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Tuesday, Nov. 28
The Indiana Daily Student


Candidates face off online

Twitter, Facebook play role in elections

It might just be a Facebook picture of a bright orange pumpkin with a carved-out mustache to some, but for the Gregg for Governor Campaign, it’s another way to connect with voters.

It might just be a couple dozen characters, but the tweets to Indiana State Treasurer Richard Mourdock’s campaign for U.S. Senate offering outrage or support after Tuesday night’s debate gave voice to the viewers.

The public might not have physical access to those on their ballots, but they do have a tool to throw in their two cents. 

Social media, as the name suggests, has the power to increase interaction between political candidates and the public. It’s a two-way speedway of sorts where campaign messages plaster followers, subscribers and friends as messages of support, question or critique are sent back, often in 140 characters or less.

Kristina Horn Sheeler, associate professor and chair at the IU-Purdue University Indianapolis Department of Communication Studies, said social media is just one tool that campaigns are using to better connect to and interact with potential voters. And it’s helping them stay relevant.

“If the campaign is not using social media, that will become more of the message,” Sheeler said. “That’s potentially going to translate into a candidate that’s behind the times or unwilling to change.”

All the candidates in the Senate, 9th congressional District and Indiana governor races use Facebook and Twitter to reach voters. Interaction often comes in the form of political advertisement postings, appeals for donations and volunteers and pictures of the candidates as they meet constituents across the state.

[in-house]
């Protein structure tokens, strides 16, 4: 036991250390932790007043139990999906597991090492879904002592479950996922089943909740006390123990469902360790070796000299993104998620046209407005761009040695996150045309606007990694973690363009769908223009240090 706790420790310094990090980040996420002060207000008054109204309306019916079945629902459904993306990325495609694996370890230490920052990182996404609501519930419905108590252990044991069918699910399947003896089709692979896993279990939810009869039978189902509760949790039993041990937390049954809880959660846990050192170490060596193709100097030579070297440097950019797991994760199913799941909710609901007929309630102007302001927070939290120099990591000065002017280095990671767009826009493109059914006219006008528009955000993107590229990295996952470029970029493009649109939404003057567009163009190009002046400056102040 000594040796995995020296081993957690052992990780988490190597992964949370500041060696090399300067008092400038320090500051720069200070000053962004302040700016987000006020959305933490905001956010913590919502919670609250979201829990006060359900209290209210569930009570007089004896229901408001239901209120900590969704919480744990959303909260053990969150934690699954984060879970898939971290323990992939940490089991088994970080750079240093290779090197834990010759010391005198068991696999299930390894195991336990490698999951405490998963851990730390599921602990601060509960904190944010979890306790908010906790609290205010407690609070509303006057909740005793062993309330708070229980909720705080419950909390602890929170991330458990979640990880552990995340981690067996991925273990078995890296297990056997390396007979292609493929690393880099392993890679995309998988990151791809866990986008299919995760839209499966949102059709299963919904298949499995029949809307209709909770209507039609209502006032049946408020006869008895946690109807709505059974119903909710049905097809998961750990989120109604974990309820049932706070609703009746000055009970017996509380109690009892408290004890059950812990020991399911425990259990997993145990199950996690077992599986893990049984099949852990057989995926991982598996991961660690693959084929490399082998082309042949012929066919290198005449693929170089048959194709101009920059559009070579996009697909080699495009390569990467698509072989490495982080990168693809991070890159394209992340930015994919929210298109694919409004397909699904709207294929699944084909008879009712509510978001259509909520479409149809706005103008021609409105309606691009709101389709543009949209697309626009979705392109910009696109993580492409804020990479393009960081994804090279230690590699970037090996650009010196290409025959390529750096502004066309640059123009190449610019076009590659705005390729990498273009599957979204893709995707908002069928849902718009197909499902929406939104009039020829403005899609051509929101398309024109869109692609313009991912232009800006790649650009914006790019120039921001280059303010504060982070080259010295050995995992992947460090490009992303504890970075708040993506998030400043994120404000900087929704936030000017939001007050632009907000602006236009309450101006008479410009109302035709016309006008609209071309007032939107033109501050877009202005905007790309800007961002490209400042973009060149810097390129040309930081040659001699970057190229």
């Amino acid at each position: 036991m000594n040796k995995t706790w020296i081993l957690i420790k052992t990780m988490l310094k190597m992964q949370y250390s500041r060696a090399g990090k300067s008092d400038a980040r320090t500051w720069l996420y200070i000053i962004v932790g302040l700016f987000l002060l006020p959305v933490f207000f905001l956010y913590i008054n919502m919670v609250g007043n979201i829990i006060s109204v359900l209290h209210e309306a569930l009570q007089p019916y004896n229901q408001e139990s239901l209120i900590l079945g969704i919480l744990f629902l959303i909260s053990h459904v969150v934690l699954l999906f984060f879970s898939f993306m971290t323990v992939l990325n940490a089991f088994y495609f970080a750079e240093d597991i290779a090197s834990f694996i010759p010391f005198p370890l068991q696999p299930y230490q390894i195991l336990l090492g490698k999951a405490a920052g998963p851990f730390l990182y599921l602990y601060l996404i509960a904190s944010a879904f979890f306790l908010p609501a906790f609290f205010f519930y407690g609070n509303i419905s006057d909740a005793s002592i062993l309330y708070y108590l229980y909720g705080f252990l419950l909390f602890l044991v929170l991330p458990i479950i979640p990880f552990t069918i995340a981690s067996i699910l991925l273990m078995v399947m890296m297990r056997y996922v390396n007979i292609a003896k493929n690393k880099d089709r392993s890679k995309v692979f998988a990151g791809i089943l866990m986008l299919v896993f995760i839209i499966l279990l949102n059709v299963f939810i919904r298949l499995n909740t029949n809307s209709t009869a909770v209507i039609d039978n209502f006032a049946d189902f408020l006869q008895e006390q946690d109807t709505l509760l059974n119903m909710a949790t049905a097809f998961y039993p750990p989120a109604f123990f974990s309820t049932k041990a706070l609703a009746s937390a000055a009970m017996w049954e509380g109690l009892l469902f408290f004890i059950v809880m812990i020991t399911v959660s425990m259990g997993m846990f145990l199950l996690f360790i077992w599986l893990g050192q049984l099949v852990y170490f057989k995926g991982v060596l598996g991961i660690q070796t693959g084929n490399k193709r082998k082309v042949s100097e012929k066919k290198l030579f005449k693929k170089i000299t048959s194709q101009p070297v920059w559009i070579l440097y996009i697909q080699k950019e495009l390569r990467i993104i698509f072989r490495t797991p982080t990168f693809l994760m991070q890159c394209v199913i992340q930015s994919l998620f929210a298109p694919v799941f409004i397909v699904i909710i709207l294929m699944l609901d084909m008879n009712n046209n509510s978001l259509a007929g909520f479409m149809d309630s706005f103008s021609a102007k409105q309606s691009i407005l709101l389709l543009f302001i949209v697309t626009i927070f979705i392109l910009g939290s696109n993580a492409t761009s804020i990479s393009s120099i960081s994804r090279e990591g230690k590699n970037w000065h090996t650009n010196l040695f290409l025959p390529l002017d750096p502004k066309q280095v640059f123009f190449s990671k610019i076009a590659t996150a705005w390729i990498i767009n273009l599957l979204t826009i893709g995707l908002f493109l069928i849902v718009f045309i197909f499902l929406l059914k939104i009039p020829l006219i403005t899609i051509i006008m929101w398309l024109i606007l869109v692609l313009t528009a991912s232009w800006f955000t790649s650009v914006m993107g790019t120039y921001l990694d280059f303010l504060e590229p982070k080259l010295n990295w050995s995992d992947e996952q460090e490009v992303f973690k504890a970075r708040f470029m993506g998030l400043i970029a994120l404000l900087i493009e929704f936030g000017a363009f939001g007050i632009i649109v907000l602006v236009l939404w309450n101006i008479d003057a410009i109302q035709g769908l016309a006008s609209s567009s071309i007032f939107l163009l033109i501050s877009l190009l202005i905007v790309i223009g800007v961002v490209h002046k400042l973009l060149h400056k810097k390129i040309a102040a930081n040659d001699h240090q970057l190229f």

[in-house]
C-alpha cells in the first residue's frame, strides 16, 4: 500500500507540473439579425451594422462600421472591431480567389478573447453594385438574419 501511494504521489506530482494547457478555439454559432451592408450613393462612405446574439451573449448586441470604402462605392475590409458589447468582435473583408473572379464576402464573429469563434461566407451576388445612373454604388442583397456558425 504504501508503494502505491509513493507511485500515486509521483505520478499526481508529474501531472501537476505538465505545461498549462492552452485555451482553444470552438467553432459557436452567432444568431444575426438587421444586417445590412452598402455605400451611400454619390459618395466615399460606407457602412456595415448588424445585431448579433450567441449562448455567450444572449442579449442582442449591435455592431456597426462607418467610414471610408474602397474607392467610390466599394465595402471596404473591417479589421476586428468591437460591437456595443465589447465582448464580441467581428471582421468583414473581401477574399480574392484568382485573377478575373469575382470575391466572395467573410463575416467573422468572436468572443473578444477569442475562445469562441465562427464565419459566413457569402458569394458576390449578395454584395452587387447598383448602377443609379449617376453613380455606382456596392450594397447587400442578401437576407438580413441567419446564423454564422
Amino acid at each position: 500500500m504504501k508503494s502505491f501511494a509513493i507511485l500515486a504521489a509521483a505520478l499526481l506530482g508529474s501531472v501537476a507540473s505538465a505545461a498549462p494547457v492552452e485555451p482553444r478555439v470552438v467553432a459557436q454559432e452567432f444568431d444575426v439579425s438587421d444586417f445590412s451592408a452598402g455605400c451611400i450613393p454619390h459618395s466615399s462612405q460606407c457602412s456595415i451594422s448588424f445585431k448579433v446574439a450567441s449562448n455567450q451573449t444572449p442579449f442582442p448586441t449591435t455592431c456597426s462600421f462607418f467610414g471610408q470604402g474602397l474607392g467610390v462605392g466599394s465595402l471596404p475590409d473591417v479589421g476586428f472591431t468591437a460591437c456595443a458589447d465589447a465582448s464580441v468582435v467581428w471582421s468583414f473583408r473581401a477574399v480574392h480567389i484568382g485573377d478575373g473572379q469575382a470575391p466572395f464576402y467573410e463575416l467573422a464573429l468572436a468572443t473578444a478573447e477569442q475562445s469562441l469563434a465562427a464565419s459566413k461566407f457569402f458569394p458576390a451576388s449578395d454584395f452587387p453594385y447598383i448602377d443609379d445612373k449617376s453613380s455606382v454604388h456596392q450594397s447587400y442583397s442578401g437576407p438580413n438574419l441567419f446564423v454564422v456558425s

“The research shows that if constituents feel as though they’re being heard, that is a benefit to the campaign,” Sheeler said. “If campaigns use social media as a way to respond, it would be real benefit for the campaign on election day.”

Social media posts often give the public a look inside campaign travel. Voters get to see U.S. Rep. Mike Pence, R-6th District, meeting with firefighters in Brownsburg, Ind., or U.S. Rep. Joe Donnelly, D-2nd District, talking about the Farm Bill with farmers in Greenfield, Ind.

“Social media is in and of itself a humanizer,” Sheeler said. “Just by having that personal interaction and stating things from the candidates point of view, I do think it can add an air of humanity, personalization.”

Sheeler said it’s not unusual to see Democratic candidates, who tend to pull in more younger voters, take advantage of social media.

“It makes sense to go where your audience is,” she said. “It would make sense that Republicans, while they’re using social media, that’s not necessarily where the large percentage of their constituents are.”

Nationally, President Barack Obama’s social media outlets have more likes and followers than Republican presidential candidate Mitt Romney. Yet here in Indiana, social media lines aren’t as clear-cut.

All Republican candidates for governor, Senate and 9th District have out-Tweeted their Democratic challengers and gained more followers. Same goes for Facebook likes, where the only close number of likes is in the Rep. Todd Young, R-9th District, and Democratic candidate Shelli Yoder race.

But it’s not necessarily about the numbers, Sheeler said. More so, it’s about the possible engagement and interest such a tool can cultivate. She’s noticed an uptick of student interest in politics in her courses at IUPUI after she has students live tweet debates.

“I think one of the things that social media does ... is allow regular people to participate in the political conversation in a way they may not have done before,” she said. “It’s just getting your options out there, even if they’re only 140 characters. I’m seeing a level of engagement in my students that I really hadn’t been able to tap into before.”

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